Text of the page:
Effective integration of social media with on-the-ground action creates a great way to engage more people in your cause, generate media attention and boost your overall campaign efforts.
But how do you put it all together?
We recently helped the United Steelworkers of Canada launch their current Off The Podium campaign to put pressure on mining company Rio Tinto – supplier of the Summer Olympics medals – because of its very un-Olympic treatment of their locked-out workers in Alma, QC and its poor labour and environmental track record. To date, the campaign has generated 13,000+ letters to the Olympic organizers and media coverage around the world — and after six long months, Rio Tinto ended the lockout in Alma, heralding a victory for employees.
That got us thinking – “How could we use this campaign as an example to help others combine social media with more traditional communications channels to make their campaigns more effective?”
Here’s what we came up with:
1. Create a Cohesive Visual Brand
In the Off The Podium campaign, the creation of a high-impact visual brand was critical to carry the campaign’s goal and ‘ask’ to the public. This helped ensure a seamless transition between online and physical environments and has helped mobilize union members and the public in Canada, the UK, Australia, and the US.
2. Content is King
When mapping out the campaign plan, make sure you have identified your target audiences and have the right people to tell your story. Then choose the media you will use to spread the word: blog postings, website updates, news releases, video clips, and so on.
Flickr photos, Facebook updates and YouTube videos are very easy to set up and a great way to build engagement. Just remember: when you build your campaign plan, devote some resources to the generation of ongoing, dynamic content. You want to get people coming back to your site!
3. Integrate Online and On-the-Ground Planning
For many campaigns, the campaign website serves as the information hub and connects all of the physical and online activities.
Create room for your events on the ground to feed your online activity, and vice-versa.
For example, build news feeds and Flickr streams into your campaign site to share your big events with online visitors. Provide useful campaign materials online with print use in mind for those who want to do more (e.g. fact sheets, posters, how-to campaign templates about spreading the word) so online viewers can access and then use them for events and talking with people face-to-face.
4. Find Friends to Help Get the Message Out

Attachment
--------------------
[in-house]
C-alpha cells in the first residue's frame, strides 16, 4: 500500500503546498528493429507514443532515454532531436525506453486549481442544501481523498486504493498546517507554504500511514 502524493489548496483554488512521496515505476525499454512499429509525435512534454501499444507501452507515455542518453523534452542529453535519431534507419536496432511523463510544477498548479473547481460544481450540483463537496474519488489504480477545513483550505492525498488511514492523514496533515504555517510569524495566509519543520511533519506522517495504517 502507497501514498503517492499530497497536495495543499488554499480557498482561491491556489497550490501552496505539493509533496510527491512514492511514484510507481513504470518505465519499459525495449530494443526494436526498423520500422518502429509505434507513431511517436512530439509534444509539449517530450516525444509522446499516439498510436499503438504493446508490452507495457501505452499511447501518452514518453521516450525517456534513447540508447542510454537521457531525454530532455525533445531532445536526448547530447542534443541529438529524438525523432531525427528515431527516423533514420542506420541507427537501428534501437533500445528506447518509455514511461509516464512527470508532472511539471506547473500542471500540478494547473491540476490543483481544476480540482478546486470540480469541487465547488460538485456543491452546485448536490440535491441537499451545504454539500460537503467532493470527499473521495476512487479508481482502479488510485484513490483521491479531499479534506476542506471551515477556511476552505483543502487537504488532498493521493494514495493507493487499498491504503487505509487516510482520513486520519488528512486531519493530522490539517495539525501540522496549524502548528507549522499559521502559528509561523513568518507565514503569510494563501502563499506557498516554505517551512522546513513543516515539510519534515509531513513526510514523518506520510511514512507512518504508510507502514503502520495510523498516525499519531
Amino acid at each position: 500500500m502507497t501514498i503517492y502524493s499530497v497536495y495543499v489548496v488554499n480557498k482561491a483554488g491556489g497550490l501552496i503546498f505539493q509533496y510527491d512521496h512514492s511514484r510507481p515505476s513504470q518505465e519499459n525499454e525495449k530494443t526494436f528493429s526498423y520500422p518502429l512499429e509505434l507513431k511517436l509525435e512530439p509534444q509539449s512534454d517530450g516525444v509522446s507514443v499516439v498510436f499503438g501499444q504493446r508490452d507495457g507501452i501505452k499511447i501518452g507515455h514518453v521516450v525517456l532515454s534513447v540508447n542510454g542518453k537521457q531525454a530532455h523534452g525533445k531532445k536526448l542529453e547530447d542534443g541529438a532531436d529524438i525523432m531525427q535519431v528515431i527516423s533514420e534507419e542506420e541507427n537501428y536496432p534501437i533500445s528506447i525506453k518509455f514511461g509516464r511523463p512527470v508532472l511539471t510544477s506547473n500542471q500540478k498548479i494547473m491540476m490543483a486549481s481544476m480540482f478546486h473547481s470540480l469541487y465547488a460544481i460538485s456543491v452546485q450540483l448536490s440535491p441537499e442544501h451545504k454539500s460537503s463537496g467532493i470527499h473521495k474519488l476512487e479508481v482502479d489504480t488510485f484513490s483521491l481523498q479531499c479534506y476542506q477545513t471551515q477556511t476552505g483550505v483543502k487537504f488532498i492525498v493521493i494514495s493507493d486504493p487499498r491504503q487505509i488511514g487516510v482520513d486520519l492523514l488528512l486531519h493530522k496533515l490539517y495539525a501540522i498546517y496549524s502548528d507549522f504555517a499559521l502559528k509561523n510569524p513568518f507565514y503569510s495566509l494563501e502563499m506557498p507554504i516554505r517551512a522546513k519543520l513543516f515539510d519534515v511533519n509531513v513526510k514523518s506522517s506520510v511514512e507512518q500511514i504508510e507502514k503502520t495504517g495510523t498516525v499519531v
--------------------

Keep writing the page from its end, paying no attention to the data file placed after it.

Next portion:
By building a ‘big tent’, you multiply opportunities for more people to help you deliver your message – and maximize your impact.
In the Off The Podium campaign, our client actively partnered with environmental, human rights, and labour organizations as well as Olympic athletes. When former Olympian Bruce Kidd spoke out against Rio Tinto, or when the London (UK) Mining Network launched a global contest to name the worst Olympic corporate sponsor – our client used this opportunity to tell their story, and was able to gain national media coverage.
In the marketing of your campaign, finding the right partners can multiply your reach. In our example, the organization LabourStart, came on board and was very willing to help our client’s cause. They became integral to driving significant online traffic from posts on their site and by sending emails to their large subscriber list.
5. Make Use of Online Supports
After you launch your campaign, how do you continue building momentum online?
Most non-profits know that Google adwords are a proven way to get supporters to your site, but remember to explore other opportunities to extend your reach.
For example, Care2 is a social network site that has built a large online community within Canada. Making use of either their list services or their petition site (they will host your petitions for free) can give your campaign a boost – whether simply driving more traffic to your action or finding more supporters for your work.
And don’t overlook the importance of like-minded websites where you may be able to post blogs to update people on your progress or make a call to action. Many sites are seeking new content, so make sure you ask around for space to share yours.
A strong visual identity, good planning, and a strategy for integration of on- and off-line activities, as well as targeted outreach, give your campaign the best possible chance to reach the goals you’ve set.
What do you think will help you make a bigger impact with your next advocacy campaign? We’d love to hear from you!
Carl Mavromichalis is a Senior Associate with Stratcom and an Accredited Business Communicator with over a decade of experience in private sector and non-profit environments. Deanna Bickford is a Senior Consultant with Stratcom in Fundraising and Communications.